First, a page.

National Corporate Governance Code effective Q3

Corporate Governance Code
Chairman of the African Corporate Governance Network (ACGN), Rockson Dogbegah

Ghana has accepted the need for a single Corporate Governance Code that harmonises all existing sector codes and regulations benchmarked to international best practices, Chairman of the African Corporate Governance Network (ACGN), Rockson Dogbegah, has disclosed.

Mr. Dogbegah, who is also the President of the IoD-Ghana, said the draft of the National Corporate Governance Code which is expected to be ready by August this year, is a project being led by the IoD-Ghana, the Bank of Ghana, State Interest and Governance Authority (SIGA), Security and Exchange Commission (SEC), Association of Ghana Industries (AGI), the Ghana Bar Association, among others.

Speaking at the sensitisation meeting of the African Principles and Guidelines on Corporate Governance hosted by the African Peer Review Mechanism (APRM) in Accra, Mr. Dogbegah said there is a global consensus that implementation of high standards of corporate governance is crucial to the economic growth, sustainable development and social transformation not only Ghana, but of Africa as a whole.

“It is against this backdrop that conversations for the need for a single national code is currently being worked on. It is envisaged that by August this year, a draft code will be developed for stakeholder validation,” he said.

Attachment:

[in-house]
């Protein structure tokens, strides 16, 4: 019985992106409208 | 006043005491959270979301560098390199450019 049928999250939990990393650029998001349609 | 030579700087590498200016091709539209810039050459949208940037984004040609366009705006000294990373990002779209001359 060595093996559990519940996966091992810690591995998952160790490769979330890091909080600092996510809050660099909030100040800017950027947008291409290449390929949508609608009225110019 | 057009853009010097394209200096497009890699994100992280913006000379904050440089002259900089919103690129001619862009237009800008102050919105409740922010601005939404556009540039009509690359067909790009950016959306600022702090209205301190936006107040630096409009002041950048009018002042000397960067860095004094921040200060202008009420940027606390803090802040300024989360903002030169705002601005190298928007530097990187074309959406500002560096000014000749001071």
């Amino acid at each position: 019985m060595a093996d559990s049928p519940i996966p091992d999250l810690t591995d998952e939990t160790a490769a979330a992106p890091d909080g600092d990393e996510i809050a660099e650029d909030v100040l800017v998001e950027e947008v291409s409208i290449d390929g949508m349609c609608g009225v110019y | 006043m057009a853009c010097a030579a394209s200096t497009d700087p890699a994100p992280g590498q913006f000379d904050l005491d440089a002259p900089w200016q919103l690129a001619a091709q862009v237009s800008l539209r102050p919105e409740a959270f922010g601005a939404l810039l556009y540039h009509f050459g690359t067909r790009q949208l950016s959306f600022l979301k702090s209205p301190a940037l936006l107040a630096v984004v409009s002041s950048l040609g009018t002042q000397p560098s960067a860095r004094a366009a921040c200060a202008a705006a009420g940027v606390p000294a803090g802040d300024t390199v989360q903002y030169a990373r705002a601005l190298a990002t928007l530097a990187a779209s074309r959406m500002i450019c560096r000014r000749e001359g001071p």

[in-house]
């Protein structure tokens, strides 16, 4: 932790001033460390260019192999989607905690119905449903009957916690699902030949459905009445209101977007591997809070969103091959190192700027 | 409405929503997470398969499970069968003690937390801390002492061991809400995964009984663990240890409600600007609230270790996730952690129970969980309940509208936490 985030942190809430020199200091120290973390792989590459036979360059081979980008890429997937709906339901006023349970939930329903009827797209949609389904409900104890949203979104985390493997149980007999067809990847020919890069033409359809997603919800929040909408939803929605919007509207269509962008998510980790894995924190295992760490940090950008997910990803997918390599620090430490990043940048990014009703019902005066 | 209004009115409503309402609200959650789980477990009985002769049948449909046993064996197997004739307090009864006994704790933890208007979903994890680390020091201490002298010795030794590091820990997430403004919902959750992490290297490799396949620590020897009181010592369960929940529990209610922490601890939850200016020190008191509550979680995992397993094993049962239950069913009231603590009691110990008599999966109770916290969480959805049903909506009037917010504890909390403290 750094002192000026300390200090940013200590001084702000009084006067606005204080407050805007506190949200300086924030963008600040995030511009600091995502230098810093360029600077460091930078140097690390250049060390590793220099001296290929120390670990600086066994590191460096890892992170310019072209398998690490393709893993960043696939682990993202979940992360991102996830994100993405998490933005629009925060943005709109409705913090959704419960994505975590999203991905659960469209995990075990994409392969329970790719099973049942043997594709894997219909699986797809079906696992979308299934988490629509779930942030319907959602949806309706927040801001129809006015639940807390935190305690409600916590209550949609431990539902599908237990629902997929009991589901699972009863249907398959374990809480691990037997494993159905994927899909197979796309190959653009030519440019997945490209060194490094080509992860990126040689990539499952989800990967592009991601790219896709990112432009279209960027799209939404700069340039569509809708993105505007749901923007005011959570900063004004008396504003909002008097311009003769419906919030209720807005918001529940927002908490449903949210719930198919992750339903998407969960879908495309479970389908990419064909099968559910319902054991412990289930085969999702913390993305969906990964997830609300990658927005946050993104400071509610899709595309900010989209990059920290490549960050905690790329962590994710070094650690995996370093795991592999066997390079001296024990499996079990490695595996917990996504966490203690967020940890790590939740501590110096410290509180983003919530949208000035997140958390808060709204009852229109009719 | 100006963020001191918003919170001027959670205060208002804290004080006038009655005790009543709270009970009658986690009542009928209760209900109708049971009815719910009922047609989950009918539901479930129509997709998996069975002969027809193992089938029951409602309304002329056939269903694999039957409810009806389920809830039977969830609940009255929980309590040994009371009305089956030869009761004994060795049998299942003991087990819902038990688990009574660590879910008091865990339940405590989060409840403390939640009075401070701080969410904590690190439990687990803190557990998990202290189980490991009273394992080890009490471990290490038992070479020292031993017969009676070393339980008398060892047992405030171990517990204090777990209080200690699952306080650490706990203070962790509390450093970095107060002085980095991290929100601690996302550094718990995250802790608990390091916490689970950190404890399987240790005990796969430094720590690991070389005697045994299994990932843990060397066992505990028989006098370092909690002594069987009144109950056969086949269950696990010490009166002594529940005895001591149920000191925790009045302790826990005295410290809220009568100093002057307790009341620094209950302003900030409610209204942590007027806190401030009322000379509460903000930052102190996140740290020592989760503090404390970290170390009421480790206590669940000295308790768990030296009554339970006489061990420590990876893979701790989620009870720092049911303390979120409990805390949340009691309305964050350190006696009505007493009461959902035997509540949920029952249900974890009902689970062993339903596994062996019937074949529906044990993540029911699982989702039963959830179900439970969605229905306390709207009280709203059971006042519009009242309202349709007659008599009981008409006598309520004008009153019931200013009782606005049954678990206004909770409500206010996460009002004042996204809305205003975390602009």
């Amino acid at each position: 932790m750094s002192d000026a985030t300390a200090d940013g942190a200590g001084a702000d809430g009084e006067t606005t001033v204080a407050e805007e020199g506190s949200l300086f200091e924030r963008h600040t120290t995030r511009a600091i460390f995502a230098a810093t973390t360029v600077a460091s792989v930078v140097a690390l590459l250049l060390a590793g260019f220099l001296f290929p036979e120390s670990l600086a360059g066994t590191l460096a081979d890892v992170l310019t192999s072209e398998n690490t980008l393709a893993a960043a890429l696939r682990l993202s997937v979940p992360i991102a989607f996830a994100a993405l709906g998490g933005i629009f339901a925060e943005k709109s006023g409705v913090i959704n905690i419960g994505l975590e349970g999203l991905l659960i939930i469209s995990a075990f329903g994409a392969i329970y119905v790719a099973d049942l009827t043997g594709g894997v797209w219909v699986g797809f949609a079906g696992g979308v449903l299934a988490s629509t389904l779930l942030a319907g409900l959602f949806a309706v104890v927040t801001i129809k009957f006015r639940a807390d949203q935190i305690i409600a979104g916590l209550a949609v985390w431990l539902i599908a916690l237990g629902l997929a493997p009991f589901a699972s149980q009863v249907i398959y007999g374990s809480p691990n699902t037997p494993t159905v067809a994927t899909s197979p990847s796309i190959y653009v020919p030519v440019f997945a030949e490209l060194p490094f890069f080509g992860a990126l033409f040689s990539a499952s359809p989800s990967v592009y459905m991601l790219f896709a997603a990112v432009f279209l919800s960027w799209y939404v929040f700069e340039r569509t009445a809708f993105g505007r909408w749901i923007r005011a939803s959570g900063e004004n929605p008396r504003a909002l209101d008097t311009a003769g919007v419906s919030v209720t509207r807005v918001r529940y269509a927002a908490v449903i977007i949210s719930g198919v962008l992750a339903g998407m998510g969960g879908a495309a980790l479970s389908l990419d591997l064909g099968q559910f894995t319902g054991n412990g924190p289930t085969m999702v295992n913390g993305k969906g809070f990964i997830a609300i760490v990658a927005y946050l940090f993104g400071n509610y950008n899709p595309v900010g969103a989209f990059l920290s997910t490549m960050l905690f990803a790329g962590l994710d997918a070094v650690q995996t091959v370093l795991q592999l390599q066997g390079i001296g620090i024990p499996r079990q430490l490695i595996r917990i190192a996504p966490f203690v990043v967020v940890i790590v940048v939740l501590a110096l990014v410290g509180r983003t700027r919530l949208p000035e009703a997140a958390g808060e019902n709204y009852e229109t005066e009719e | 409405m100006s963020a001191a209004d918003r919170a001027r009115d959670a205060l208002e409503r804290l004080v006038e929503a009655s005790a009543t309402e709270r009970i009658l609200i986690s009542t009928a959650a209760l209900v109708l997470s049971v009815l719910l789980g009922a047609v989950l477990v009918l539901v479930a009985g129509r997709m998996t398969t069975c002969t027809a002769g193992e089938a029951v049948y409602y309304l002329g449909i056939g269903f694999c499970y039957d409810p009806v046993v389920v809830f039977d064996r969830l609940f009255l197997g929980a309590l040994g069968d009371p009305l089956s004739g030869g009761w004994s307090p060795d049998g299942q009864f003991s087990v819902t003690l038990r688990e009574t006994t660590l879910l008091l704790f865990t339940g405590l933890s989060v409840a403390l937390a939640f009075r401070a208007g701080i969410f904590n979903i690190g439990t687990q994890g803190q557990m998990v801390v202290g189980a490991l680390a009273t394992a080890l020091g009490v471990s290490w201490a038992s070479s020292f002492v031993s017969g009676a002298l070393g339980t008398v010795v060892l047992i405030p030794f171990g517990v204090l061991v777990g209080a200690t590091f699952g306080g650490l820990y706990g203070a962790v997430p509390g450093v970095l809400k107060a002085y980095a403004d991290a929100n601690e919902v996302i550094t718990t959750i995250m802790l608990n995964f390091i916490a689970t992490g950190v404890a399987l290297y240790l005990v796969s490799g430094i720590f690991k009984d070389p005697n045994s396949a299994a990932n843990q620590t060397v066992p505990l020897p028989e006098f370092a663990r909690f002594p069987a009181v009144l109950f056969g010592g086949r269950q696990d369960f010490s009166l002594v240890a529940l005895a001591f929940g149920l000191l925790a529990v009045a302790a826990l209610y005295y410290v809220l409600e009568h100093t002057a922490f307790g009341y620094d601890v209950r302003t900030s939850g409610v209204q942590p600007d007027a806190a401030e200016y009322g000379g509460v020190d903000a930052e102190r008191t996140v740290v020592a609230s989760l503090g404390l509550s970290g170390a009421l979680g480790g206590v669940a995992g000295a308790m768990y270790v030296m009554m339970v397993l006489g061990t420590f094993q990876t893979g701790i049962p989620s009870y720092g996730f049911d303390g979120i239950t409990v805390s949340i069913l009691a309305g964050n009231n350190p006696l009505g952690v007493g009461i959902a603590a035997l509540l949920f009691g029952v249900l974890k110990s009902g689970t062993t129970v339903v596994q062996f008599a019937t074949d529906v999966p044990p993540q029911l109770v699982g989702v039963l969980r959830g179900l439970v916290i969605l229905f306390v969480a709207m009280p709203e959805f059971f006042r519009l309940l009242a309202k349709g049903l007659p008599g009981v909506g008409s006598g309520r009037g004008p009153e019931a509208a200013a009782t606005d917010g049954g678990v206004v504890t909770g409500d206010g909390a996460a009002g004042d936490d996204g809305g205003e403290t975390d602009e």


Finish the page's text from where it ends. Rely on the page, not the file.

Equally, the Ministry of Trade and Industry has also called for a new emphasis on strengthening governance and sound management of companies and public sector institutions through solid Corporate Governance Code and Principles as the country emerges from the current COVID-19 pandemic.

Minister of Trade and Industry, Alan Kyerematen, in a speech read on his behalf by deputy Minister of Trade in Charge of Micro, Small and Medium Enterprises Development (MSME), Nana Ama Dokua Asiamah-Adjei, said good corporate governance helps to avoid the collapse of businesses.

“As we emerge from the current COVID-19 pandemic, we require a new emphasis on strengthening governance and sound management of corporate Ghana and public sector institutions to deliver the desired outcomes for all stakeholder groups,” he indicated.

The new Companies Act of 2019 (Act 992) has elevated governance standards for all companies. Equally, the Public Financial Management Act of 2016 (Act 921), the State Interests and Governance Authority Act of 2019 (Act 990), and others, have all made provisions for the governance of public sector institutions including state-owned enterprises to help promote transparency, accountability, and prudence in the management of state resources for Ghana.

These efforts, the Mr. Kyerematen said, already set the tone for a National Corporate Governance Code, adding: “We recognise the efforts that other regulators and indeed other stakeholders are making towards the same goal and it is now time to join forces to work on a national code that cuts across industries and sectors and business types and sizes”.

Professor Eddy Maloka, CEO, APRM, said, good corporate governance is universal and is important that many countries on the continent adopt it.

He said since its establishment in 2003, the APRM had conducted 25 reviews among 42 of its member states, with Ghana being the first, adding that the adoption of the principles and guidelines of good corporate governance would accelerate economic development in Africa.



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